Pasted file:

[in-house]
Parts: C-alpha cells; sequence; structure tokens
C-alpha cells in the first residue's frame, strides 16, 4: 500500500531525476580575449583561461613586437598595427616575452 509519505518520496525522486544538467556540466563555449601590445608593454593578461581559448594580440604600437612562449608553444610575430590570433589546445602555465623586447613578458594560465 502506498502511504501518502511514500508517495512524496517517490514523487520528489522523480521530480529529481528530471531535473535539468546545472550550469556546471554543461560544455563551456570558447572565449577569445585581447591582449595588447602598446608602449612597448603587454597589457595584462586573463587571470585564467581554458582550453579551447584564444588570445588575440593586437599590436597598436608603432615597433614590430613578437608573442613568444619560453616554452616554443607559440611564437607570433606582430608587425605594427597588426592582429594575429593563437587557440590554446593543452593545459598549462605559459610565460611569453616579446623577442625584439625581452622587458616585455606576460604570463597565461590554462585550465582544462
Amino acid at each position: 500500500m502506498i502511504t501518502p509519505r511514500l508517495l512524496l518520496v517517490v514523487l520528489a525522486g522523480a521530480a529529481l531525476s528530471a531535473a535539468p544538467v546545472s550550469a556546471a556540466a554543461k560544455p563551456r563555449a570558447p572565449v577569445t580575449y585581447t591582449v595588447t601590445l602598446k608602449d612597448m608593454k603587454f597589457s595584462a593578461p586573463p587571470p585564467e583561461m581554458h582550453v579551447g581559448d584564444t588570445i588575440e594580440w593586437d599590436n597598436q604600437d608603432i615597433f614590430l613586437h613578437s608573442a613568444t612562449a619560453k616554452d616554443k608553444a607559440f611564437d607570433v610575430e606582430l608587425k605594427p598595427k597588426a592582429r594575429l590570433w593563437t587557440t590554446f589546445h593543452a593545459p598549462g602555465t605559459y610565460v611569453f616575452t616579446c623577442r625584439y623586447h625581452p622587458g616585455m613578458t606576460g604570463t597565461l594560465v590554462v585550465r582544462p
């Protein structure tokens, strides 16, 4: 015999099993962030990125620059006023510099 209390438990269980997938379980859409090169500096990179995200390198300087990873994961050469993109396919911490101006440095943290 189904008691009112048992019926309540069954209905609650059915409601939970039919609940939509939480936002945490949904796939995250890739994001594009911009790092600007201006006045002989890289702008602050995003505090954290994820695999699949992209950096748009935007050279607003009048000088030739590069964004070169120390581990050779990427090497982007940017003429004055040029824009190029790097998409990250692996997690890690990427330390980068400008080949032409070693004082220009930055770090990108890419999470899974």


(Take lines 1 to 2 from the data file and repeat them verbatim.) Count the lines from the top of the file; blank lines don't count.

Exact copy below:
[in-house]
Parts: C-alpha cells; sequence; structure tokens